*PIIF Members are: Cook Islands Superannuation Fund, Fiji National Provident Fund, Kiribati National Fund, Nauru Sovereign Wealth Fund, NZ SuperFund, Ngati Awa Growth Holdings, Nambawan Super (PNG), NASFUND (PNG), Samoa National Provident Fund, Solomon Islands National Provident Fund, Tokelau Trust Fund, Tonga Retirement Fund, Tonga Retirement Fund Board, Tuvalu National Provident Fund, Tuvalu Trust Fund, Unit Trust of Fiji, Unit Trust of Samoa, Vanuatu National Provident Fund
Thomas Jacobs is IFC’s Country Manager for Australia, New Zealand, Papua New Guinea and the Pacific Islands
Building quality infrastructure in the Pacific means going beyond a narrow focus on hard assets, to thinking about the ways that new infrastructure, and accompanying services, will contribute to lasting development outcomes. This requires sustained engagement with island governments, and with Pacific civil society and the local private sector, in the design, construction and management of infrastructure. Ultimately, there is no shortcut for quality.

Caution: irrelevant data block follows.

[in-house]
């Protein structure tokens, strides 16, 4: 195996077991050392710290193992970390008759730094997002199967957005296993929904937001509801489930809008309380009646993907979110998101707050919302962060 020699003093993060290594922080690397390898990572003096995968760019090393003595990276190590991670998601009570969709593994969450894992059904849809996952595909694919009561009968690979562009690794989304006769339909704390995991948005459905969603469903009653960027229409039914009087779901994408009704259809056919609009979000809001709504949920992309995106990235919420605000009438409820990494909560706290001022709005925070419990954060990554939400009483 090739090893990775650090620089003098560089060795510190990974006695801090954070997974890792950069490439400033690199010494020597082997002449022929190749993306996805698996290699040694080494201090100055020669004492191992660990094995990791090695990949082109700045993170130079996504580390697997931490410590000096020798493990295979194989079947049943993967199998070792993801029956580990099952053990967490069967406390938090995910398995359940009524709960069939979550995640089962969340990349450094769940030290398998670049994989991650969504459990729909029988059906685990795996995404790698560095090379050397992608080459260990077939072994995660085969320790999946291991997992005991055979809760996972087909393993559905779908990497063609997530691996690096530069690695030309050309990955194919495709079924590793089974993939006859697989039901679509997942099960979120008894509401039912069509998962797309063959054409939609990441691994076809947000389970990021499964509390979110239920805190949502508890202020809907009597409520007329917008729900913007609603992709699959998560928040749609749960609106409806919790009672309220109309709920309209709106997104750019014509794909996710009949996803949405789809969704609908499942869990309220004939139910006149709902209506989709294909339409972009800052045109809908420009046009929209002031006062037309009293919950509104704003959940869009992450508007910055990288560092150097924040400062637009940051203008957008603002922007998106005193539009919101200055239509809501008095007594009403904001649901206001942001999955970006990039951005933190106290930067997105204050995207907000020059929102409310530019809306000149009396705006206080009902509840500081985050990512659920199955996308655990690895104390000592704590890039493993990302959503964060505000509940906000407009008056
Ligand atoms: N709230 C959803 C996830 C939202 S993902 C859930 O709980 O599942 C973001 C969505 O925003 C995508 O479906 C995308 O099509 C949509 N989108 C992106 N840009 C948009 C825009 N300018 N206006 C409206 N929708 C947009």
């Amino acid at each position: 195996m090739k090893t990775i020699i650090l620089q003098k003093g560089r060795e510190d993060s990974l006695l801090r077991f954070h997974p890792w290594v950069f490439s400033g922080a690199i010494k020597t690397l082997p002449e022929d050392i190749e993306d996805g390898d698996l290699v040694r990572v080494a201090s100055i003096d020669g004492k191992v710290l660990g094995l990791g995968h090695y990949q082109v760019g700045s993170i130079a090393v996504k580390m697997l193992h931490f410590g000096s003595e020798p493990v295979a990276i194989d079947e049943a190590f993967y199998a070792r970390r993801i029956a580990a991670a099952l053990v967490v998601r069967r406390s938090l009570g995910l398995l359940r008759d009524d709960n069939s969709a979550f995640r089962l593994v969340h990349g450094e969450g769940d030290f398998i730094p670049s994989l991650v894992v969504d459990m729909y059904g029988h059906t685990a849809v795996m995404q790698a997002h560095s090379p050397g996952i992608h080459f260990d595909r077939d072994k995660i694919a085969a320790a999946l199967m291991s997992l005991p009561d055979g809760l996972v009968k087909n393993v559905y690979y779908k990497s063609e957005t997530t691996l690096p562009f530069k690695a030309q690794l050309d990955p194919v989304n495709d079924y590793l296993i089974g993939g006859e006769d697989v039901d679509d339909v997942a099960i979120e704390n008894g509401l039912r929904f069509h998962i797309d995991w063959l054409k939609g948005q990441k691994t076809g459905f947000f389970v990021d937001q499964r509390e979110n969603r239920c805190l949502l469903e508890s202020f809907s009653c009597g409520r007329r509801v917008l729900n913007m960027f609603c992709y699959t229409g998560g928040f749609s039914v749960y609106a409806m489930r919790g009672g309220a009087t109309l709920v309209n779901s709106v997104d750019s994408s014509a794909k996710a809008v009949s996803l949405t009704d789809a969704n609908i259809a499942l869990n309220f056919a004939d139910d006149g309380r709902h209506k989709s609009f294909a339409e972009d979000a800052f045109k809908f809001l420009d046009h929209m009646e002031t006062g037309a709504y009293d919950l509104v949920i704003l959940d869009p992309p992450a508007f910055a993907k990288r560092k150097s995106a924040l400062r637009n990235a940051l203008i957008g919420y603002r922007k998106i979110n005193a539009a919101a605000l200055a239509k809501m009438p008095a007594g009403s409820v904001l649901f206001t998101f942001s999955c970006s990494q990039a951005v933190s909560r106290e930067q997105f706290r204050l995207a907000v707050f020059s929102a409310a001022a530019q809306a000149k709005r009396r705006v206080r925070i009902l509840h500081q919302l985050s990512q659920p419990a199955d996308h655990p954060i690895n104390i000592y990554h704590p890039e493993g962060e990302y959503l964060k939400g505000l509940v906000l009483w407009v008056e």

Our new report, Building Together: seven principles for engaging civil society to deliver resilient, inclusive and sustainable infrastructure in the Pacific islands, argues competition to finance infrastructure projects in the Pacific islands should lead to lasting development outcomes, driven by local priorities. It also suggests civil society should be considered a key partner in the design and delivery of Pacific infrastructure.
Released last week at the Australasian AID Conference in Canberra the report is based on extensive research and consultations in Australia and the Pacific. It sets out seven key principles for policymakers to follow when designing new infrastructure. It is hoped that by adopting these principles, new infrastructure investments in the Pacific will grow local employment, support skills development, promote gender equality, and create more accessible infrastructure for people with disabilities.